What we do not know in terms of adaptation

A recent paper by Oreskes et al. in the journal Philosophy of Science asserts that “there is a gap between the scale on which models produce consistent information and the scale on which humans act”. While the large scales, such as the global mean, provide the best indicators of the state of earth’s climate, it is on the local scales we feel a climate change, such as floods and extreme weather events. Extreme rainfall is usually local. So how is it possible then, as two new papers in Nature by Min et al. and Pall et al. (discussed here) have done, to attribute extreme precipitation and extreme UK floods to climate change?

First of all, Oreskes et al. emphasize that the reality of mean global warming is essentially undisputed, but that the future impacts on the scale for which humans would have to prepare are still the subject of considerable research, inquiry, and debate. Moreover, they argue that climate models do not give us the information we would need to accurately estimate the costs of adaptation and effectively prepare for the consequences of climate change – successful adaptation to future climate changes depends on whether the models produce realistic projections for regional and local scales.

We have already discussed why climate models are not well suited for providing detailed information about local climate on RC (here and here). It is important to keep in mind that models are only approximate representation of the real world, and that they are only meant to capture the essence of our climate – i.e. the larger picture. There will always be a limit to the degree of detail for which the models fail to produce reliable and useful information, and the interesting question is where this limit is. It’s a question of limitation rather than flaw.

There is a difference between the spatial scales associated with a local point measurement and statistics based on many local values. When looking at the statistics for a large region, one could argue that these studies do not rely on local scales. In fact, Min et al. used leading empirical orthogonal functions (EOFs; a type of principal component analysis) in their attribution analysis for extreme precipitation, implying large spatial scales. Hence, the points raised by Oreskes et al. may perhaps not be directly applicable to the attribution study done by Min et al.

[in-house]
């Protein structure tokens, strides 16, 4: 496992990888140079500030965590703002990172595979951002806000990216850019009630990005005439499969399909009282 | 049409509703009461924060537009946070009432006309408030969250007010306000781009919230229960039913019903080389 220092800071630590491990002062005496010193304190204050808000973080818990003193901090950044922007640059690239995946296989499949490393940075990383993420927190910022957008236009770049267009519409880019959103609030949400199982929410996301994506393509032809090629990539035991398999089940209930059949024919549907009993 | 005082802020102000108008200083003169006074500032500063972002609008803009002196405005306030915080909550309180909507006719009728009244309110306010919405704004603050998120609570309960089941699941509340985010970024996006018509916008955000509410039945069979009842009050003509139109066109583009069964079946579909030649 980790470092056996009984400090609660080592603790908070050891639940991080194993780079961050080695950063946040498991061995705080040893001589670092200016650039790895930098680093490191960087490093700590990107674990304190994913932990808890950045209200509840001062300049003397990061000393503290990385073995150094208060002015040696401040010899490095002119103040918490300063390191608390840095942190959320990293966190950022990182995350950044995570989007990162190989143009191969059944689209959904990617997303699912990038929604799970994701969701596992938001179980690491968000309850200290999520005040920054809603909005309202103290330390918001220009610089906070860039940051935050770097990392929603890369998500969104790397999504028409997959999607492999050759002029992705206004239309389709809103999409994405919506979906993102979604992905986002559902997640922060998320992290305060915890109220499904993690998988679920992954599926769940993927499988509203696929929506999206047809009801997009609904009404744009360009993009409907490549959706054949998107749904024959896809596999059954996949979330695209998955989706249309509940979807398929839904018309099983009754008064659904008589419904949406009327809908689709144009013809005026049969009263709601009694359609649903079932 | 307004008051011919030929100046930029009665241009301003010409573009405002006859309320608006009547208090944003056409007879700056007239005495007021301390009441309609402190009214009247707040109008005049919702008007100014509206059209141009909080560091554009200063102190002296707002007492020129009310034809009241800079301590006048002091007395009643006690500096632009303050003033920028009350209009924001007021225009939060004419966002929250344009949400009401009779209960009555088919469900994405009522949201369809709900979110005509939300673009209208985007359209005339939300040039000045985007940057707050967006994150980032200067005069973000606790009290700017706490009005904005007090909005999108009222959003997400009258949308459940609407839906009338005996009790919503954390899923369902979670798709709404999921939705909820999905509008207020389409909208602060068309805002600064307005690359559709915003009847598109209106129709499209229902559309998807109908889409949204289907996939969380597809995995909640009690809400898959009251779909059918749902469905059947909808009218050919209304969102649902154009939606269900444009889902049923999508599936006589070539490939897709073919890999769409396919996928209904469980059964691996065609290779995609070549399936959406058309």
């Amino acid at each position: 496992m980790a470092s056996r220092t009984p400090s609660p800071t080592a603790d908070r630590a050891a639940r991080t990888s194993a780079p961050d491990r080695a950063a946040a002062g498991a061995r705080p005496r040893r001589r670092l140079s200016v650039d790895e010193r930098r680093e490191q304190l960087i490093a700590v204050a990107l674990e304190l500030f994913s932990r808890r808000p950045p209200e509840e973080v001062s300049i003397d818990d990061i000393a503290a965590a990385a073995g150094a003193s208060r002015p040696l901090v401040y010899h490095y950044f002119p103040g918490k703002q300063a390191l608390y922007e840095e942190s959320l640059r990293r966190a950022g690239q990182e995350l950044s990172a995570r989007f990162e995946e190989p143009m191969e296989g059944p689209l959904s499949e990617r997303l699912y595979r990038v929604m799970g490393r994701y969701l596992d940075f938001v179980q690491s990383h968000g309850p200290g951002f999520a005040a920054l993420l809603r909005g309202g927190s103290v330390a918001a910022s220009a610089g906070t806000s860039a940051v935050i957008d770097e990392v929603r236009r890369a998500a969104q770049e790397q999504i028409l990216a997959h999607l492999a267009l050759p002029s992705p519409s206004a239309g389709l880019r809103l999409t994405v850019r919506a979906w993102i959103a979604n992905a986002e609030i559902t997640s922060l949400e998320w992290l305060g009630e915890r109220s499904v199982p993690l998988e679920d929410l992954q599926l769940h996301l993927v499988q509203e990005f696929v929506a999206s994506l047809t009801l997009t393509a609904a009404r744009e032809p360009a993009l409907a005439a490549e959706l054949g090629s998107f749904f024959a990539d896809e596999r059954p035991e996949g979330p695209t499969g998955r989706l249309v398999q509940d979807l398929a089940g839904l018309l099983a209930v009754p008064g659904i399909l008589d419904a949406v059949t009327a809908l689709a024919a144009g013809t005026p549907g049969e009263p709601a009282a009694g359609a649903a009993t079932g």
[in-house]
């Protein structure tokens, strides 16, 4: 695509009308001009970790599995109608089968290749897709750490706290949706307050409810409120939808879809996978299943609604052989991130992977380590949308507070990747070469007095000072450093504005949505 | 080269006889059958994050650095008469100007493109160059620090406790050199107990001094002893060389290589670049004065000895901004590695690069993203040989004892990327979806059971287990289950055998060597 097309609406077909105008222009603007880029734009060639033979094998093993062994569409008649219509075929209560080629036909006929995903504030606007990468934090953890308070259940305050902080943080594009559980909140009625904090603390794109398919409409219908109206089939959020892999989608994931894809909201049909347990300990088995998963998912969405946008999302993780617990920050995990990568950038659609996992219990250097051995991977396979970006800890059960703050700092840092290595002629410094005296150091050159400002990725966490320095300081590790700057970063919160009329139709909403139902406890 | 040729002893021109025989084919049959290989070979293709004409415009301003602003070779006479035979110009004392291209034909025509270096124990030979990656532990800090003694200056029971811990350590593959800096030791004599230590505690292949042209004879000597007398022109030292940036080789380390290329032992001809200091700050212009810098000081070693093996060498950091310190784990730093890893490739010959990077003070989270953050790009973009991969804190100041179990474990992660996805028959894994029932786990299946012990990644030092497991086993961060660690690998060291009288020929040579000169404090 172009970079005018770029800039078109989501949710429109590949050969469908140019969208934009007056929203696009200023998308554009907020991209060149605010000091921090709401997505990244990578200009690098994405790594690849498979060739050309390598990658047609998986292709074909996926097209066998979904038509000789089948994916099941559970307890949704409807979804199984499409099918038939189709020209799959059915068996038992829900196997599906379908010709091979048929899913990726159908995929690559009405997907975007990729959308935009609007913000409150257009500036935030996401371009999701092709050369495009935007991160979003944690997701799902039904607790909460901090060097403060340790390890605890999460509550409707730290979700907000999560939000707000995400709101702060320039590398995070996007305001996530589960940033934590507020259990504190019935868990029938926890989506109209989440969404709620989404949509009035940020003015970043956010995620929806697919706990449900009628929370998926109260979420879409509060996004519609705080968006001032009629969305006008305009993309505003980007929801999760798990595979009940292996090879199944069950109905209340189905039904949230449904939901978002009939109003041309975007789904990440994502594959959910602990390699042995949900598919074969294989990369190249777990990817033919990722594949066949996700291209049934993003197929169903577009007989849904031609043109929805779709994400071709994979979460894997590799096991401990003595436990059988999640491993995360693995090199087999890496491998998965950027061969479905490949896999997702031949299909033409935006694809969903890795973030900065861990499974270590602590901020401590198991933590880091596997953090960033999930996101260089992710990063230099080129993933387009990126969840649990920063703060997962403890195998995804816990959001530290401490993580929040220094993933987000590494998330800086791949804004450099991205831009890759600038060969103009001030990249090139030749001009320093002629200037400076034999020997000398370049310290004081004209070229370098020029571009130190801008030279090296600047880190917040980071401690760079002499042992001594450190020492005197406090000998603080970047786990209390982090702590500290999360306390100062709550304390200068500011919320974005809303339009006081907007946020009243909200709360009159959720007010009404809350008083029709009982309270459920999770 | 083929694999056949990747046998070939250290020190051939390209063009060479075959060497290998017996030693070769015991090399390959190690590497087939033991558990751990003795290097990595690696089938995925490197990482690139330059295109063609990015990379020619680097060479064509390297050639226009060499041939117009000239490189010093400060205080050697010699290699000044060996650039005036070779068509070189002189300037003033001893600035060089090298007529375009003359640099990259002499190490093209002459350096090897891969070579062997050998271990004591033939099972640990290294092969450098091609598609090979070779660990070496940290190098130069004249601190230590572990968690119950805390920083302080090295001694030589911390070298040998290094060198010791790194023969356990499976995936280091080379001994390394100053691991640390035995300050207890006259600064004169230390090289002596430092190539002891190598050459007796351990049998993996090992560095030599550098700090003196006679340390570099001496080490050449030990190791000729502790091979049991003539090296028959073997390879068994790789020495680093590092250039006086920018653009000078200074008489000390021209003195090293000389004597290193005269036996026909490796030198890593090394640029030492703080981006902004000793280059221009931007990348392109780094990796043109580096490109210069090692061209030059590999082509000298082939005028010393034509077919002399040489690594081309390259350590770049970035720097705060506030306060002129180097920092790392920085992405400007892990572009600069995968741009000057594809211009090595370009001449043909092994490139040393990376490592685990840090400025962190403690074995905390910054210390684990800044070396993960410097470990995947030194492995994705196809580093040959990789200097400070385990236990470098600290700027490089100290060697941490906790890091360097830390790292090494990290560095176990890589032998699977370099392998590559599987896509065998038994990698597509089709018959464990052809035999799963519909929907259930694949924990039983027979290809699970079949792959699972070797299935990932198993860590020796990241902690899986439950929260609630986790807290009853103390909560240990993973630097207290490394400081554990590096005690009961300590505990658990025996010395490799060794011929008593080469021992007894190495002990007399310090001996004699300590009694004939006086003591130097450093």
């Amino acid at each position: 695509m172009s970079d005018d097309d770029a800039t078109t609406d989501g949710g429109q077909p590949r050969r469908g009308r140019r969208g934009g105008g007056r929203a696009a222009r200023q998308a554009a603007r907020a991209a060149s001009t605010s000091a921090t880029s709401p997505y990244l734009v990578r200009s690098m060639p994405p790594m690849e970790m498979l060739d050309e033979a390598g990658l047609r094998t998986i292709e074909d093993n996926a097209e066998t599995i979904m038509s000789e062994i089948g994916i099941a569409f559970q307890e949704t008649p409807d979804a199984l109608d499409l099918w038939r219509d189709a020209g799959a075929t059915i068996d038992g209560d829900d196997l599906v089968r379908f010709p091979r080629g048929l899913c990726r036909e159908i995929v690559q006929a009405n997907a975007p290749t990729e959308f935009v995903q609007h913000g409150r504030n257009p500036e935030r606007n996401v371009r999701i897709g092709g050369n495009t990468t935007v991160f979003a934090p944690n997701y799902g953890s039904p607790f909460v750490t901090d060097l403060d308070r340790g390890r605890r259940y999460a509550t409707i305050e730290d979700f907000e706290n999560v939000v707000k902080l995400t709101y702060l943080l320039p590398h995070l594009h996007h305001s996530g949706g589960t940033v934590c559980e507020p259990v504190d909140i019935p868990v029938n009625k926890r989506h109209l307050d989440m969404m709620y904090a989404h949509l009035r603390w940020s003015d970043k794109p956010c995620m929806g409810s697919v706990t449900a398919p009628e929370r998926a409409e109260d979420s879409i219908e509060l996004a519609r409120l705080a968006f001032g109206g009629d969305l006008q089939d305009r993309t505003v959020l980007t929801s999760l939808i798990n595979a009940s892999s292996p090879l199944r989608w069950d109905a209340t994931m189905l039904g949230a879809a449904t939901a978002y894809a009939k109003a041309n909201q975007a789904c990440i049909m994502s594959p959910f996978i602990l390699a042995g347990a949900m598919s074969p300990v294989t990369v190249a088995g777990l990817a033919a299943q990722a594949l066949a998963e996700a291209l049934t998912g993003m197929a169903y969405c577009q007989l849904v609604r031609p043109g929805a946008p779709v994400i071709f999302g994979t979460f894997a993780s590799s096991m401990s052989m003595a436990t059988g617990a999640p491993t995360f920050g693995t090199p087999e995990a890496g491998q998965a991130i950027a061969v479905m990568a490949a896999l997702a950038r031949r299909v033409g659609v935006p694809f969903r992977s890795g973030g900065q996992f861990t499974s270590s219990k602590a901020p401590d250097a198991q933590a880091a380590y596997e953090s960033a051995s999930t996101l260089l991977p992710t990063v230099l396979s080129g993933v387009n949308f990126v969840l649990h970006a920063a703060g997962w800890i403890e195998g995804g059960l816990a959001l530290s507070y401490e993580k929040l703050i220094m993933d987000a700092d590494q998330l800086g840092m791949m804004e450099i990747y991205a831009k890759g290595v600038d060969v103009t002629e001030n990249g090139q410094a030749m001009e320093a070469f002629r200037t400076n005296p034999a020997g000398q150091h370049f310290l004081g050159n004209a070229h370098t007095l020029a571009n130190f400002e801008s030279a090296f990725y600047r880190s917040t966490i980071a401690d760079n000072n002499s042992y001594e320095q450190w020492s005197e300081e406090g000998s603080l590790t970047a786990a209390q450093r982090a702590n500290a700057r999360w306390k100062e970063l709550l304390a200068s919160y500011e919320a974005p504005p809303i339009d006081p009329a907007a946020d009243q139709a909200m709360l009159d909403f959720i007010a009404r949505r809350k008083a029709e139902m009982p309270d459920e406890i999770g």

Pall et al., however, involved statistical downscaling to bridge the scaling gap between model and real world. Oreskes et al. paper argues that even with downscaling, our information about local scales is incomplete. Hence, the points raised by Oreskes et al. may be more relevant for the study of Pall et al. – and indeed for several of my own papers (e.g. local temperature scenarios available for viewing in GoogleEarth described in a forthcoming publication).

So, does that mean that downscaling is worthless? No! We already know that the local climate is systematically influenced by many factors, such as latitude, distance from the coast, and altitude. This information can also be utilized in the making of local climate projections – and this is exactly what is done in most downscaling exercises. The question is whether the additional information, such as that provided by the GCMs about future trends, is reliable. If the downscaling involves more than just getting a number for the future, but also evaluation over the past and other diagnostics, then I think there is some value in the downscaling.

I will argue that the uncertainties make it necessary to look at many different methods for downscaling (regional climate models and statistical downscaling) as well as the largest possible range of (sensible) GCMs. Nevertheless, the problems raised by Oreskes et al. are deeper than just looking at more models and more methods. Downscaling future climate involves uncertainties from a range of sources, some better known than others.

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